This talk, given in the Saturday afternoon session of conference by Elder Neil L. Anderson, impressed me for a few reasons. Mostly, however, I was grateful for the topic he chose: the ones less looked for. This does not mean they mean any less–just the opposite! I desire to ensure no one feels overlooked when speaking with me. These individuals don’t have to match the classic descriptions of the left out or lonely, because feelings like that don’t require an outward manifestation. Anyway, without further ado, Whoso Receiveth Them, Receiveth Me.
“God loves children. He loves all children. The Savior said, ‘Suffer [the] little children … to come unto me: for of such is the kingdom of heaven.‘”
“In this increasing spiritual commotion, the restored gospel will continue to carry the standard, the ideal, the pattern of the Lord.
“Children are entitled to birth within the bonds of matrimony, and to be reared by a father and a mother who honor marital vows with complete fidelity. …”
“We recognize the many good parents across the world, of all faiths, who lovingly care for their children.”
“But my plea today is for the hundreds of thousands of children, youth, and young adults who do not come from these, for lack of a better term, “picture-perfect” families. I speak not only of the youth who have experienced the death, divorce, or diminishing faith of their parents but also of the tens of thousands of young men and young women from all around the world who embrace the gospel without a mother or father to come into the Church with them.”
“We will continue to teach the Lord’s pattern for families, but now with millions of members and the diversity we have in the children of the Church, we need to be even more thoughtful and sensitive.”
“Leif told me, “I knew deep in the recesses of my mind that God was my Father and that He knew me and loved me.”
Our friend Veronique said, “As I learned the principles of the gospel and studied the Book of Mormon, it was as though I was remembering things that I had already known but had forgotten.””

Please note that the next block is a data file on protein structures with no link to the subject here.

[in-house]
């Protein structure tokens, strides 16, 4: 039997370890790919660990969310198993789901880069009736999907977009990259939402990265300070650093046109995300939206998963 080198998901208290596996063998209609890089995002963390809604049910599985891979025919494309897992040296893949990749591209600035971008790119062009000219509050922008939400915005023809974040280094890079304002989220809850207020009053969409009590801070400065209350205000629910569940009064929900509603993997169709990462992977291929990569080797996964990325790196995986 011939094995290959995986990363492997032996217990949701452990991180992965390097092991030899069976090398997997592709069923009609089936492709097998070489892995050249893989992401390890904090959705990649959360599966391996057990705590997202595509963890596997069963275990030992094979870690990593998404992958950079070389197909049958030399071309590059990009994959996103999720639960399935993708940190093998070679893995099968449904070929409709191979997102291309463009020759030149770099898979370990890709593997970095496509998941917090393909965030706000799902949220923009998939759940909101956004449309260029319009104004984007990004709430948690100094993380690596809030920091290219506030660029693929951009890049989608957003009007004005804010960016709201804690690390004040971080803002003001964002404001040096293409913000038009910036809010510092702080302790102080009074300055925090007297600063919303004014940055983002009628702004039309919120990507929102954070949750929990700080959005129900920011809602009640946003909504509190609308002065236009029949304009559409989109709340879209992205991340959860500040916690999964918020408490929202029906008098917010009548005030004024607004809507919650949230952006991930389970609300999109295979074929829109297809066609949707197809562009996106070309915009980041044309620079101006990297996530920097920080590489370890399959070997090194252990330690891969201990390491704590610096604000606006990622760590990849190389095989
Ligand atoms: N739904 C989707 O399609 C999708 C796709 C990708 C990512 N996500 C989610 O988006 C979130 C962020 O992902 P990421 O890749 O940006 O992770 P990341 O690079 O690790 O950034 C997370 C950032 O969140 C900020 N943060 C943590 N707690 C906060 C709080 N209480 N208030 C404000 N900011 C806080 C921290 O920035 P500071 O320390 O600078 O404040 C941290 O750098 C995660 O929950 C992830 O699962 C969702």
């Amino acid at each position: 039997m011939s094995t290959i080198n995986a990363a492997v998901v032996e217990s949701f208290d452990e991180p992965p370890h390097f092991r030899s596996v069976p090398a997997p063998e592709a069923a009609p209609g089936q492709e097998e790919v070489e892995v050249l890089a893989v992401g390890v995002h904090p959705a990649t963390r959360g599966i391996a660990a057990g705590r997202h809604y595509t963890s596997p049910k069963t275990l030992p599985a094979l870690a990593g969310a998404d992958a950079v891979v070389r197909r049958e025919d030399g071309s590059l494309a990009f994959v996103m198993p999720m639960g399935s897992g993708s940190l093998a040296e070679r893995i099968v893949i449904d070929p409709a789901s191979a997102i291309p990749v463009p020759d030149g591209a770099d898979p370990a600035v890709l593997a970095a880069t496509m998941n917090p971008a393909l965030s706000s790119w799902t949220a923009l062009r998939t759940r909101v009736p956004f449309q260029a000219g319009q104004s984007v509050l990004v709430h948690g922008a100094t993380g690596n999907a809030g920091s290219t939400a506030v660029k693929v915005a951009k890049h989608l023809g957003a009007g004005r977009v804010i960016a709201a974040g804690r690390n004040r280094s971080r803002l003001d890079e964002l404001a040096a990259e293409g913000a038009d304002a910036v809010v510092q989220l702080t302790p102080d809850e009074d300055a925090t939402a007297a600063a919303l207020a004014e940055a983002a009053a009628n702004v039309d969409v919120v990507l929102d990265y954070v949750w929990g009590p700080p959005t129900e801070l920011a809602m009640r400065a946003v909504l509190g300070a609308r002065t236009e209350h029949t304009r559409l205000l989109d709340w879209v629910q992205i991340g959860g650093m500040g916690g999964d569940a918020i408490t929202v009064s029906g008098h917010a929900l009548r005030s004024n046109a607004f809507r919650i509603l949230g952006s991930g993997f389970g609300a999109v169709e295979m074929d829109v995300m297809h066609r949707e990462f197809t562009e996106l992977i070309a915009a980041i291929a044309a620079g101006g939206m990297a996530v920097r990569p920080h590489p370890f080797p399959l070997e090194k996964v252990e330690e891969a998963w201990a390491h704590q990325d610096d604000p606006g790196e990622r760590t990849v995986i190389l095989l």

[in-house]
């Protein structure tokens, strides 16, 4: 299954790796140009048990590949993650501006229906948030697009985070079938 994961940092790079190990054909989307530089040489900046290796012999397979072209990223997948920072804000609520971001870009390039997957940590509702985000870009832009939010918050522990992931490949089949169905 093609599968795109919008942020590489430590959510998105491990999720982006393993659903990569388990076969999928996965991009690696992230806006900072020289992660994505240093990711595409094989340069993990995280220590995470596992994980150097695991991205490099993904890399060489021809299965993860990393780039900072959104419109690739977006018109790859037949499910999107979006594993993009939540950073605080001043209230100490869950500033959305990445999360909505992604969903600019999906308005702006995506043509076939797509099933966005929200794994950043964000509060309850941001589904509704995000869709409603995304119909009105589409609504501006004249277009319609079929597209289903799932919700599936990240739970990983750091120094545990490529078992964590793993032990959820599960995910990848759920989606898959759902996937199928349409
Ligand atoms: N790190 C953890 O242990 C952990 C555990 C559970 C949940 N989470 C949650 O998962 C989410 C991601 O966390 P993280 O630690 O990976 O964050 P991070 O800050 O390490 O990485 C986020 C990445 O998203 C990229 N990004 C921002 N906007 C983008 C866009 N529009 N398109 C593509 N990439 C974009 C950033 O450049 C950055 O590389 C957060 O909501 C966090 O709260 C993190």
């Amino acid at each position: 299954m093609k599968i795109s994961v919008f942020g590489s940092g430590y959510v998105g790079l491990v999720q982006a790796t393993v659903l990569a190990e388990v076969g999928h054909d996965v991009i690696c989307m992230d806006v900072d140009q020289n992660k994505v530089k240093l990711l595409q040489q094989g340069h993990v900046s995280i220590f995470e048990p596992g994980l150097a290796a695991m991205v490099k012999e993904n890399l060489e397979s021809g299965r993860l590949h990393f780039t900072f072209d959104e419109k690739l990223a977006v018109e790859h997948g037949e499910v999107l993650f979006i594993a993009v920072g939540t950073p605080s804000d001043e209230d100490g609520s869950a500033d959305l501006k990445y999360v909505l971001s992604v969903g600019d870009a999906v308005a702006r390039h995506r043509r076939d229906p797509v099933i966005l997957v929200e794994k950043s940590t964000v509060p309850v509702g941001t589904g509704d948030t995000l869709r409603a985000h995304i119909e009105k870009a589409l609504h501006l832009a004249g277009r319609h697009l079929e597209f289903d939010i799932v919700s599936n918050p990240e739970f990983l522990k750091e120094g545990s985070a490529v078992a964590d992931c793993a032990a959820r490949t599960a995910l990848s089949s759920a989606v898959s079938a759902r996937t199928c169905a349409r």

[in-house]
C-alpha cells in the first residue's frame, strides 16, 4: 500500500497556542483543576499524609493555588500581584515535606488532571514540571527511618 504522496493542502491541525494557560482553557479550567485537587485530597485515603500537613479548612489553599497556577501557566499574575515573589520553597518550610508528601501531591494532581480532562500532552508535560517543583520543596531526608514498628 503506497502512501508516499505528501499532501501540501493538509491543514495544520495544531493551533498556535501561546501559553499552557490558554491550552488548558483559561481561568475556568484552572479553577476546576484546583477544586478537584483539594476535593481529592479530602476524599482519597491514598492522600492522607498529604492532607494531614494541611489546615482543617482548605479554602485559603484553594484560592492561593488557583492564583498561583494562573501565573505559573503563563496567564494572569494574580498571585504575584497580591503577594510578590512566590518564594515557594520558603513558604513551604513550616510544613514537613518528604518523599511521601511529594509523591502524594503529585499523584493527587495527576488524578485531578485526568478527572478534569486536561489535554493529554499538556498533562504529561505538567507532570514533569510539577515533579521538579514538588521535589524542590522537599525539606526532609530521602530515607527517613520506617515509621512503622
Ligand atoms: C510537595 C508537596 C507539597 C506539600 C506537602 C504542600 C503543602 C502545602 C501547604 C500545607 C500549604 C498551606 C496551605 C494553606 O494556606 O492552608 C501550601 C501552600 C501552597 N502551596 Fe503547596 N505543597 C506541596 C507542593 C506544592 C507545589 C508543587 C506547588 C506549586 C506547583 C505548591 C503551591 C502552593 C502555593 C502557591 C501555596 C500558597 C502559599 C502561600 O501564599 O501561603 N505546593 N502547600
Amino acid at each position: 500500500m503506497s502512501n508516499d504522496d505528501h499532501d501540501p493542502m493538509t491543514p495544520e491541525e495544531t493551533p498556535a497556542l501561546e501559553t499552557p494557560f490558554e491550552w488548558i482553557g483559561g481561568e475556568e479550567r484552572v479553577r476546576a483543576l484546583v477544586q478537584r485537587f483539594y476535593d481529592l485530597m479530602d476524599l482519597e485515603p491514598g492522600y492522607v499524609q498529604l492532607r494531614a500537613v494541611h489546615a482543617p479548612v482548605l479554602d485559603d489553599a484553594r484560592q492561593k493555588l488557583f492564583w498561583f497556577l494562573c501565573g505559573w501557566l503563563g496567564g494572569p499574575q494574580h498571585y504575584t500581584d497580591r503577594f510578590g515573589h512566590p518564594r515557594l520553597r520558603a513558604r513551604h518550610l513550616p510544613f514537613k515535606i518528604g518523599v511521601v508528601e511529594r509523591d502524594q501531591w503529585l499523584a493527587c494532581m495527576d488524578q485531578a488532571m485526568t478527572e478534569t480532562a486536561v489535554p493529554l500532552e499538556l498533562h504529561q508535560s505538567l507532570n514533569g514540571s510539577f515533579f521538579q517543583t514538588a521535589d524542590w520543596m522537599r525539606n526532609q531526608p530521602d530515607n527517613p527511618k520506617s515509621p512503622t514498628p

“While a child’s earthly situation may not be ideal, a child’s spiritual DNA is perfect because one’s true identity is as a son or daughter of God.”
“As a teenager, after not attending for several months, Max had the feeling that he needed to go back to church and determined one Sunday morning that he would return. But his resolve weakened as he approached the front door of the church; his stomach tightened.
There, standing at the door, was the new bishop. Max didn’t know him, and he felt sure the bishop didn’t know Max. As Max approached, the bishop’s face lit up, and he put his hand out and said, “Max, it’s so good to see you!” […] Knowing someone’s name can make a difference.”
“Let us think about them, welcome them, embrace them, and do everything we can to strengthen their love for the Savior. Jesus said, “Whoso shall receive one such … child in my name receiveth me.”14 In the name of Jesus Christ, amen.”
Amen, indeed. There are many other wonderful stories shared in this talk, and it definitely merits its own read-through. But regardless, let us welcome and love those around us, whoever they are and whatever circumstances they come from. We can all strive for the ideal, but that ought never stop us from loving others where they are.
Thanks for reading,